HTTP/1.0 200 OK Content-Type: text/html Mexico's President Unveils Anti-Drug Plan
Pubdate: Tue, 03 Jul 2007
Source: Houston Chronicle (TX)
Copyright: 2007 Houston Chronicle Publishing Company Division, Hearst Newspaper
Author: Dudley Althaus, and Marion Lloyd
Bookmark: (Drug Test)
Bookmark: (Youth)


Calderon Calls For Tests And New Parks As Part Of His  Initiative

MONTERREY, Mexico -- Mexican President Felipe Calderon  on Monday
launched a new phase of his anti-narcotics  crusade that will include
the drug testing of students  in more than 8,000 schools nationwide.

Calderon's initiative is seen as recognition of a  growing problem
among Mexican adolescents. Many  Mexicans, including police and other
officials, have  long seen drug trafficking as an American problem,
limiting the public's support for combating the  problem.

"Society is demanding a coordinated response from the  authorities to
confront this social cancer," Calderon  said at a junior high school
in Monterrey, the  industrial hub 150 miles south of Laredo, Texas,
that  has been battered by gangland violence this year.

"As a father I understand the worry of Mexicans who  fear that their
children are victims of crime on the  way to school, in the parks, in
the streets," said  Calderon, who has three young children. "I know
the  anguish and pain of mothers who realize, sometimes too  late,
that their children have fallen into the claws of  drugs."

In addition to calling for drug testing, Calderon said  local, state
and federal governments will build more  parks and sports complexes
and push for public  involvement in them, with an initial $7 million
investment in Monterrey. And he said more than 300  clinics would be
opened across Mexico to treat drug and  alcohol addictions.

The abuse of cocaine, crystal methamphetamine, heroin  and other
narcotics in Mexico has skyrocketed during  the past decade, by some
estimates increasing as much  as 2,000 percent.

Authorities have become particularly concerned about  crystal meth,
which is cheap enough to be widely used  even among Mexico's poor majority.

Drug use going upThe number of Mexico City middle- and  high-school
students who admitted using crystal meth  doubled between 1997 and
2003, to 3.6 percent,  according to the most recent study by the
National  Psychiatric Institute. Fifteen percent admitted to  using
some kind of narcotic, with cocaine, marijuana  and meth the drugs of

However, experts say actual drug use among Mexican  adolescents is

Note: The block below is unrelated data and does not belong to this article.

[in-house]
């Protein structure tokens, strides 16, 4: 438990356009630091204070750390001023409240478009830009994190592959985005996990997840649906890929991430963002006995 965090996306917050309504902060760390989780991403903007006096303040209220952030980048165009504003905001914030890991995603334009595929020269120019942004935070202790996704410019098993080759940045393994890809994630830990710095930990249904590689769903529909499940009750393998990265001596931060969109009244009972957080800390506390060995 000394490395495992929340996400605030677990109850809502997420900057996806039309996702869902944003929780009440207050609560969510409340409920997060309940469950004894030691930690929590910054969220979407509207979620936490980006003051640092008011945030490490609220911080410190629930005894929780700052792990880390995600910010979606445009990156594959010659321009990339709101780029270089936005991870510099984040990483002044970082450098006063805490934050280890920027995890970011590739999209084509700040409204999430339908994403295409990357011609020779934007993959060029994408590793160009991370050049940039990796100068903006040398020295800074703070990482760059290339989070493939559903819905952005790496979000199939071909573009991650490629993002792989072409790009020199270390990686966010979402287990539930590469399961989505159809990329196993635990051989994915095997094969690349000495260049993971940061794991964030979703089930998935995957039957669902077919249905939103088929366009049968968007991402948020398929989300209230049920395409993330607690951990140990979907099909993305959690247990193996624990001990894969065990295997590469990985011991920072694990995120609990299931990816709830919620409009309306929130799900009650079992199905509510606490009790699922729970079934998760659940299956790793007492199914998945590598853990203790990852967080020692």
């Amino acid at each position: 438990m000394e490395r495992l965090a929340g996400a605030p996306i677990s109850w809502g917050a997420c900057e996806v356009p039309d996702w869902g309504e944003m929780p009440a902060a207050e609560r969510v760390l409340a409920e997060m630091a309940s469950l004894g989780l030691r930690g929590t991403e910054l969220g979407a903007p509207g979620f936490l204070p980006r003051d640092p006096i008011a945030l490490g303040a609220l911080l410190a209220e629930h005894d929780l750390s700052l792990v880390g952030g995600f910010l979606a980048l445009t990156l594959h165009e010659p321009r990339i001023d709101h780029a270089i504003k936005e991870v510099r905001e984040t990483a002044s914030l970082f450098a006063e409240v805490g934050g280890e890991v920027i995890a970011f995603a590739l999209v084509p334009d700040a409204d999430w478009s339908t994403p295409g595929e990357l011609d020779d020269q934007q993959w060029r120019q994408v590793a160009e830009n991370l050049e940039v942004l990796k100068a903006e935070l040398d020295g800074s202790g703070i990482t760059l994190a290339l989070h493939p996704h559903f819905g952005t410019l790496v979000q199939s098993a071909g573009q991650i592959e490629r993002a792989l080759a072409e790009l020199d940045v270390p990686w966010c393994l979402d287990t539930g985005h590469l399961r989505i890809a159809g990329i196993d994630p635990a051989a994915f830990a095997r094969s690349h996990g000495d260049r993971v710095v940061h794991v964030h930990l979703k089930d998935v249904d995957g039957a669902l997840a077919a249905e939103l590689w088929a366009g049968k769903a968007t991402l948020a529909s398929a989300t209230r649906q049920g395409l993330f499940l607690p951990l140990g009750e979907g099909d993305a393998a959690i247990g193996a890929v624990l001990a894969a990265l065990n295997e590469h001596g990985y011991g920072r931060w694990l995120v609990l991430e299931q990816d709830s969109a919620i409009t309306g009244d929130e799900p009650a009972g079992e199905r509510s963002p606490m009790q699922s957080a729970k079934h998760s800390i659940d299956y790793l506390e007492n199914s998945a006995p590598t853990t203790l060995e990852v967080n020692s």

probably twice that high, particularly  in poor urban

"Everything they can do to keep kids away from drugs is  important,"
said Rodolfo Ramirez, president of the  Mexico City-based policy group
Education and Change.  But, he said, "the problem has deep social
roots that  can't be attacked just through the schools."

He argued that Calderon's proposal would fail unless it  also helped
adolescents find part-time jobs, reducing  the incentive to turn to

Calderon said the student drug testing and other school  enforcement
programs were a pilot program whose  expansion would depend on an
evaluation of its  effectiveness and feedback from parents. He did not
  detail how the initial 8,000 schools would be selected,  but his
speech focused on drug use in poorer  neighborhoods.

'A consumer country'Attorney General Eduardo Medina  Mora told Mexico
City's El Universal newspaper that  drug abuse in Mexico "is a
phenomenon that has gone  unattended in recent decades and now we have
to face  reality: that we're a consumer country."

Medina Mora argued the need for more funding for  prevention in Mexico
and the United States. Currently,  the Mexican government spends 16
times as much on  combating the drug traffickers as it does on
fighting  addictions, he said.

Warfare between the criminal gangs that smuggle cocaine  and other
drugs into the United States has killed more  than 1,300 people this
year and rattled the Mexican  public. Police increasingly blame
rivalries among  retail drug traffickers -- who sell in neighborhoods
and villages -- for a growing percentage of the  bloodshed.

Calderon has sent more than 24,000 army troops into  drug producing
and trafficking regions where the  violence has been worse in recent
years. Last week, his  administration removed nearly 300 commanders
from the  federal police forces, replacing them with officers
supposedly more trustworthy.

The violence has slackened in recent weeks, spurring  speculation that
the major trafficking organizations  have reached a truce that will
help take public  attention off them.
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